Is a sex offender too close?

Published 10:12 pm Saturday, July 11, 2009

(Editor’s note: This is the first in a series of three stories about registered sex offenders in Dallas County and Selma. The second installment will run Wednesday and the third on Sunday.)

Sex offenders live in our neighborhoods; they live lives similar to everyone else.

The only difference between you and a sex offender is the offender is required by law to register as such in the state and county in which he or she resides within seven days or they are in violation of the Community Notification Act.

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That doesn’t always happen.

For example, last week a South Alabama law enforcement agency arrested a man convicted of a sex crime in a 1997 federal case. The man was living in a house with a roommate and three children. He had not registered in Alabama.

Convicted sex offenders must also follow certain rules, such as not live in the house with children, generally. But an offender can live with a minor child as long as the offender is a parent, step-parent or grandparent and as long as the offender’s victim was not a child under his or her care or supervision at the time of the offense, according to officials with the Alabama Department of Public Safety.

If the offender’s victim was a child under the age of 12, he or she cannot live with a minor, or loiter in areas where children congregate.

Exiting law prohibits convicted sex offenders from living within 2,000 feet of high schools or elementary schools. A law passed during the last session of the Alabama Legislature now keeps sex offenders from living within 2,000 feet of a college or university.

The latest figures for Alabama show 7,656 registered sex offenders publicly viewable in the official state registry.

As of today, 88 registered sex offenders live in Dallas County. Sex offenders in Alabama have had to register for more than 40 years by law.

Since 1996, state law has required notification of people in a neighborhood. People living within a 1,000-foot radius of a registered sex offender are notified by mail or by flyers that a sex offender has moved into their area.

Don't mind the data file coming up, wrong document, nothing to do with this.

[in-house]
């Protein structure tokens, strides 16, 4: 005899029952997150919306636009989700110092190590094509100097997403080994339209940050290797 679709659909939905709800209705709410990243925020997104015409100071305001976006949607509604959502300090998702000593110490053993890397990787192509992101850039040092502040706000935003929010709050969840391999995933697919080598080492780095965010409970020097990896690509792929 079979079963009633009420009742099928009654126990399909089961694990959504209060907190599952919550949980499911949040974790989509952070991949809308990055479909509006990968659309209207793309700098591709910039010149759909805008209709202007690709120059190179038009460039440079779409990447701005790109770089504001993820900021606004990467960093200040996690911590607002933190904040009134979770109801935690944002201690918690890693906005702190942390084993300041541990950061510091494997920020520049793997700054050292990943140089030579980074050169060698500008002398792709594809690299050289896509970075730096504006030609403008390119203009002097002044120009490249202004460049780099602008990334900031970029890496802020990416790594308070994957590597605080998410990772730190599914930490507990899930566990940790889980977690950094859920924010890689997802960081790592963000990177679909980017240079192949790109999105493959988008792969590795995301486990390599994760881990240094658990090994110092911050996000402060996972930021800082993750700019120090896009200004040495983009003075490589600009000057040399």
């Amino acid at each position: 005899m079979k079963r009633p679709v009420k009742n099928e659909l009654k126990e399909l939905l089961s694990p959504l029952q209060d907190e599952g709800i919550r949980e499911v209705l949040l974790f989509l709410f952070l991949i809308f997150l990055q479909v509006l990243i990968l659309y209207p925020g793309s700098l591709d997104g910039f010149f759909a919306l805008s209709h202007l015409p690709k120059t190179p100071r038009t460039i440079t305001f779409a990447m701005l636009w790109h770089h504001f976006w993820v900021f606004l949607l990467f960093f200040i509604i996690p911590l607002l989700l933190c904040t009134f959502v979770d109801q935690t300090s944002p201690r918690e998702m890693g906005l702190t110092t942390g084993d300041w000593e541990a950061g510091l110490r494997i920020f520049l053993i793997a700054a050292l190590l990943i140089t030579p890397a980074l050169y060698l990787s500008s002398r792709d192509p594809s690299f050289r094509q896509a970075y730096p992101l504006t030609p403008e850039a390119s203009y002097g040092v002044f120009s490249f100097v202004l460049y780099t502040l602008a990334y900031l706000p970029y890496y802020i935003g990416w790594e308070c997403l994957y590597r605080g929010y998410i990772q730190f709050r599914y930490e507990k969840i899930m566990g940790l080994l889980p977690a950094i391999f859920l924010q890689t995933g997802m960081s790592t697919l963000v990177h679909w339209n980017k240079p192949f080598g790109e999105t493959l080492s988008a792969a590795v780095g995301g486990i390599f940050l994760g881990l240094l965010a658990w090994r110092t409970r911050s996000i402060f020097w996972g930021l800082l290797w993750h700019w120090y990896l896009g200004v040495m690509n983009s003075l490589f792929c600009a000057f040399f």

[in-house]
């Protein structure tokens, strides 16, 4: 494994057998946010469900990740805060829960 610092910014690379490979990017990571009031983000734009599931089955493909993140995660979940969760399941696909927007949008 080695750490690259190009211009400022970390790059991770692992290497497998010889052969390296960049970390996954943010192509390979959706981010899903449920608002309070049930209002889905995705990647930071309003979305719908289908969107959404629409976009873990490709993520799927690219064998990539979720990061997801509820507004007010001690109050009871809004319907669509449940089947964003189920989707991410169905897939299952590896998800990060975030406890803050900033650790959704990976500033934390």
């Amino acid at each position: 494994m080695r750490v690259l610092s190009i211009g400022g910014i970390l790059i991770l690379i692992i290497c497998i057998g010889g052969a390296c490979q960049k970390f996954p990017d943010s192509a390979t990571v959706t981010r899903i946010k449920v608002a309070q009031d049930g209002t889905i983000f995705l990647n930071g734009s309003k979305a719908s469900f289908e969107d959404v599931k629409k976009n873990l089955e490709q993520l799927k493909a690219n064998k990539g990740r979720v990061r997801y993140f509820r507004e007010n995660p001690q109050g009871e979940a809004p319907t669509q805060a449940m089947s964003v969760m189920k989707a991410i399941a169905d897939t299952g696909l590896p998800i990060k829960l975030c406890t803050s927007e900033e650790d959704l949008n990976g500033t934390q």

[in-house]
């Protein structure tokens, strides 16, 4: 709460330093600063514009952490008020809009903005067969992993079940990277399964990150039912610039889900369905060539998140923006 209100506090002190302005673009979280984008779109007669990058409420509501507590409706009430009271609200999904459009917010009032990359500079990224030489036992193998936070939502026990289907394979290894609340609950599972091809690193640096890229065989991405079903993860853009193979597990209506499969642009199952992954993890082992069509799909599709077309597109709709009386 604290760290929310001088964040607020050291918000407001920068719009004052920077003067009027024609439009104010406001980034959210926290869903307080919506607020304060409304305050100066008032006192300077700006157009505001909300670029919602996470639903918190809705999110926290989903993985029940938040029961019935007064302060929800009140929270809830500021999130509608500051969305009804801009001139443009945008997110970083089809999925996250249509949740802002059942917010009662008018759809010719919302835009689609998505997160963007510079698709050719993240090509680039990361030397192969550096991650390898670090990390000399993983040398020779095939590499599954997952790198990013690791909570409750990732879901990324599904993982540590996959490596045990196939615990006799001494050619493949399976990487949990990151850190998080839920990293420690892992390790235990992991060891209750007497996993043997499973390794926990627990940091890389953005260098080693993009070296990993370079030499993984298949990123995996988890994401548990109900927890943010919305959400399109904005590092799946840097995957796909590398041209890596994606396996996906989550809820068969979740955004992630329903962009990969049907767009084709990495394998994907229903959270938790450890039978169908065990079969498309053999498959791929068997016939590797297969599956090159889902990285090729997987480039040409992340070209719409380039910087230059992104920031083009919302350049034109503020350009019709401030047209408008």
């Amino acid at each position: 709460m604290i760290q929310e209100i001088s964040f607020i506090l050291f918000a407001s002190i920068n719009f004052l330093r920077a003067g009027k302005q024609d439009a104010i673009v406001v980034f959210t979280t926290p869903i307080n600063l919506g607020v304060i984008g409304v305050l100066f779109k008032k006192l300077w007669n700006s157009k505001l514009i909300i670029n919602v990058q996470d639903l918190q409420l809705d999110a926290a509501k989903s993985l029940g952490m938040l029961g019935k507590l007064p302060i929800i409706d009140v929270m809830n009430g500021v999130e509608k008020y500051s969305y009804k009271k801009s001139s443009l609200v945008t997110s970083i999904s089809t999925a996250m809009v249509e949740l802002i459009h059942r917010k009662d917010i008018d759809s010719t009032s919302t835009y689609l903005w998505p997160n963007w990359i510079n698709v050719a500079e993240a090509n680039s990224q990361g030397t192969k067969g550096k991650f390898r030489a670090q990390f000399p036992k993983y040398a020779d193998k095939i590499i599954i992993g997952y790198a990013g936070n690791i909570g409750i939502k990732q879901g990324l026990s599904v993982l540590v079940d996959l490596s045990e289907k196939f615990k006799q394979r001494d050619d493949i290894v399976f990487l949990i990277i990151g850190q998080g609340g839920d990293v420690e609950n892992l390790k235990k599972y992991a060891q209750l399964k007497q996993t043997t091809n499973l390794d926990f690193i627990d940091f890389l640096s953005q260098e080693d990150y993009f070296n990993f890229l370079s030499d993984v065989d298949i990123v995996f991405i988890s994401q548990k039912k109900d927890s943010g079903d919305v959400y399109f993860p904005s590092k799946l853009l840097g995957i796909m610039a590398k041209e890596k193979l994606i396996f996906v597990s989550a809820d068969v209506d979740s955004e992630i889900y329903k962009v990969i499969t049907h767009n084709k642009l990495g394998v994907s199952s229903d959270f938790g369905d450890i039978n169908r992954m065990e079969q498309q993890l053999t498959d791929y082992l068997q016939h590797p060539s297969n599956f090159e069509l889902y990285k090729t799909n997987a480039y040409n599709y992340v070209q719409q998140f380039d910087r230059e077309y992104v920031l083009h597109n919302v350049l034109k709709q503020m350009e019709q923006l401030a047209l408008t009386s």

“When a person is convicted of a crime and becomes a sexual offender, then the courts send us notification,” said Dallas County Chief Deputy Randy Pugh. “That person has 10 days to come to the sheriff’s department and file as an offender.”

A similar process occurs in Selma, said Selma police Sgt. Doug Stewart. The city receives information from the courts and the offenders report to officers.

“If they don’t report, then officers are put on the lookout,” he said.

The county keeps up with offenders by using the state Department of Public Safety’s system. Both agencies, county and city, fill out a form and submit it to the department.

Sexual offenders have to come to the county or city law enforcement departments twice a year to verify their address and prove they are still in the area.

“Deputies visit the offenders once a year,” Pugh added. “They are able to do that through the JAG grant because it allows for overtime.”

A typical visit is the law enforcement officer confirms the offender still lives at the residence; talks to anyone in the home and ensures nobody is doing anything they shouldn’t.

The state has a Web site,, which lists sex offenders in the state. The department makes changes based upon information provided from local law enforcement. If old address appear on the Web site, it may be because the person is non-compliant.

Both Pugh and Stewart said for individuals to report someone who is living too close to a school, daycare or is not at the address displayed on the Web.

“We are the local liaisons for the city,” Stewart said, adding that the sheriff’s department performed the same duties for the county.